The new layout creates a series of mini rooms, as in a cozy home. There is a playroom, a bedroom, a kitchen dining area and, a big favorite of the children and infant/toddler care teachers, the parlor. Mirrors allow supervision of blind spots. The new observation room, which is used by college students, staff, families, and demonstration program visitors, is behind the teacher.
Here’s a photo of the toddler space before the PITC-inspired renovation. Toddlers were separated from the infants by furniture.
Here’s the new toddler space after becoming a demonstration program. It has multiple levels to explore, comfortable furniture and greater choice of play areas, all of which are recommended by PITC as key components of a high quality environment for toddlers.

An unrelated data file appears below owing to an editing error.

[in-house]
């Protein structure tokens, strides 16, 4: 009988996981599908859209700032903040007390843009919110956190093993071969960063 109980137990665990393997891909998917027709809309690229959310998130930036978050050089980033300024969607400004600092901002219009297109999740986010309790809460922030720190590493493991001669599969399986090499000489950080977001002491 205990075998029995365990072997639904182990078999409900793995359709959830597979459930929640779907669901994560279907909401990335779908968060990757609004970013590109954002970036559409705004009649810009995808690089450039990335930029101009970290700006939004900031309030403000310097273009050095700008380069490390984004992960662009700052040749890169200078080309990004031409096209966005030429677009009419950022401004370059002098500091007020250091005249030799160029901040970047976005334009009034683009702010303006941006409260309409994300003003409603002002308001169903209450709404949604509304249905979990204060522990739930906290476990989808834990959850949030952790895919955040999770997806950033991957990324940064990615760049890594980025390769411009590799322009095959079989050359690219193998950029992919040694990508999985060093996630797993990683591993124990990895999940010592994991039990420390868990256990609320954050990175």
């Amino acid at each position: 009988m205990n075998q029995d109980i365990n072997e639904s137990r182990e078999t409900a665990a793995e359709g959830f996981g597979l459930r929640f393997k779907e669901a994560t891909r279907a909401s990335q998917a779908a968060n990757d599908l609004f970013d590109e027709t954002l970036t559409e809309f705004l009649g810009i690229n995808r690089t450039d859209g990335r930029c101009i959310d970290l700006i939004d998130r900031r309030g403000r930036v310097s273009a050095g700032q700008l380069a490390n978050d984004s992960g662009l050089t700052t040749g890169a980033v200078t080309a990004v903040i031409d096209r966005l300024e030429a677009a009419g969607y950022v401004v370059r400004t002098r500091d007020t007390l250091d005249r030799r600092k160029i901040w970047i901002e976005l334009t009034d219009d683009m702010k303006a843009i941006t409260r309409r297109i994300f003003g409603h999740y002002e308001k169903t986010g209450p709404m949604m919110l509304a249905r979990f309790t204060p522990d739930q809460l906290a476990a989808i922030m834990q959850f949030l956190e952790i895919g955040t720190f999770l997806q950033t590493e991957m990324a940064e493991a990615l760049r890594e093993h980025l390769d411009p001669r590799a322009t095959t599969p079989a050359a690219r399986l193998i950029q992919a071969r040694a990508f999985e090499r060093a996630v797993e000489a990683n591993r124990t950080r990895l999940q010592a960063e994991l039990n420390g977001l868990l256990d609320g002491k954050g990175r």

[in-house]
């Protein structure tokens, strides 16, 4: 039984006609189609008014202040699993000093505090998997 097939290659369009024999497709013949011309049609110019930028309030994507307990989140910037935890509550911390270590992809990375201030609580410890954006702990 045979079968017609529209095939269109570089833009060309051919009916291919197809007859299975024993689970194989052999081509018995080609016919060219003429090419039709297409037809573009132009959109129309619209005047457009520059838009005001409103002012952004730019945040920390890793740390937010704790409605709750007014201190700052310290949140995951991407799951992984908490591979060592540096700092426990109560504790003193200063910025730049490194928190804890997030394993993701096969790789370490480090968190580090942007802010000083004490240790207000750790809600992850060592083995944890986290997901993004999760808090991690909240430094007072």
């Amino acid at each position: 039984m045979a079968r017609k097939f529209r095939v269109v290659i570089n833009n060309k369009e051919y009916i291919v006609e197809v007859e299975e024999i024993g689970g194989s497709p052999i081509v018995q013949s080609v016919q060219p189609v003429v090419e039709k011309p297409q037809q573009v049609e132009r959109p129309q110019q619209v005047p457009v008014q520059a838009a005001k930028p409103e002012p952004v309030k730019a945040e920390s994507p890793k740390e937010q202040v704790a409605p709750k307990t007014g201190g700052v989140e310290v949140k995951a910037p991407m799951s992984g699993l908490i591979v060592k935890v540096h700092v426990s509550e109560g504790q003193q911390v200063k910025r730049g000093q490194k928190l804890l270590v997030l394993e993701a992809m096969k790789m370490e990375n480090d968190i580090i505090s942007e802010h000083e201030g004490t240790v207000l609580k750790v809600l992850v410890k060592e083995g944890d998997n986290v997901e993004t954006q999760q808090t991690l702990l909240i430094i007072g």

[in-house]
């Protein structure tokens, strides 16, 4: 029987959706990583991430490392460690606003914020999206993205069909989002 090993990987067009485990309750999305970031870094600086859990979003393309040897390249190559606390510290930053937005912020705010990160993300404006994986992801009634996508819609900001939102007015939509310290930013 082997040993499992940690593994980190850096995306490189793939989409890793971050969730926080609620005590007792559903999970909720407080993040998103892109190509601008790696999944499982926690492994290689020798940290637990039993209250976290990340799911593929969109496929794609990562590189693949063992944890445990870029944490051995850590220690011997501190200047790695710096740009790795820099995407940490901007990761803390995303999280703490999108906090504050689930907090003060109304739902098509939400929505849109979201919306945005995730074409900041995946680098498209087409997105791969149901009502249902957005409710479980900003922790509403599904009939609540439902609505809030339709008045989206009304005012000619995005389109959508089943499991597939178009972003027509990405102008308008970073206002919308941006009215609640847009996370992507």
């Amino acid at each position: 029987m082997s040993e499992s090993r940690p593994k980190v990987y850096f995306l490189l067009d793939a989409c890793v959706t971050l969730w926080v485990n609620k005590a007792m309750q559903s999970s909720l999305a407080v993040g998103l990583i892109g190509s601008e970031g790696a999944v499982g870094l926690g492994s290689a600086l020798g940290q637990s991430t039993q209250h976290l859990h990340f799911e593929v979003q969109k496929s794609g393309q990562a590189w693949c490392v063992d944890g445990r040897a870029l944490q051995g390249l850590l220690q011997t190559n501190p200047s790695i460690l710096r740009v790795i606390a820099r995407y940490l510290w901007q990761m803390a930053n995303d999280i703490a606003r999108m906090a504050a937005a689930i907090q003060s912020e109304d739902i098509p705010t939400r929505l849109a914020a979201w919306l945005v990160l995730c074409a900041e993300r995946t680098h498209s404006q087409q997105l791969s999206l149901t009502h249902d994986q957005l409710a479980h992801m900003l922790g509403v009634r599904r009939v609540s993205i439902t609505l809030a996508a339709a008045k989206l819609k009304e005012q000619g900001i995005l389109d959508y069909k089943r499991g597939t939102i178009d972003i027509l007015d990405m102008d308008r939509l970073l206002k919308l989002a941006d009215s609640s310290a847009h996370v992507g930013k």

One of the popular features is the window between the two separate care spaces. Both infants and toddlers are delighted when they eventually discover their neighbors.
“Making the permanent division of
the infant/toddler classrooms has given
us the opportunity to function more independently,
created small group interactions between
teacher and infants, cut in half the noise
level and also allowed for staff support
and one on one mentoring with the new infant
—Marisela Cerna, Master Teacher
When the program turned its attention to the two-year olds, it became clear that these children needed a place for themselves, apart from older children. Prior to remodeling they were in one big room with three-year-olds. This room was redesigned and divided into two rooms, one for 12 two-year-olds and one for 12 three-year-olds. To create two separate spaces, a bathroom changing area and a door for direct access to the outside space were added. Both age groups are thriving in their intimate environments that are specially designed for them.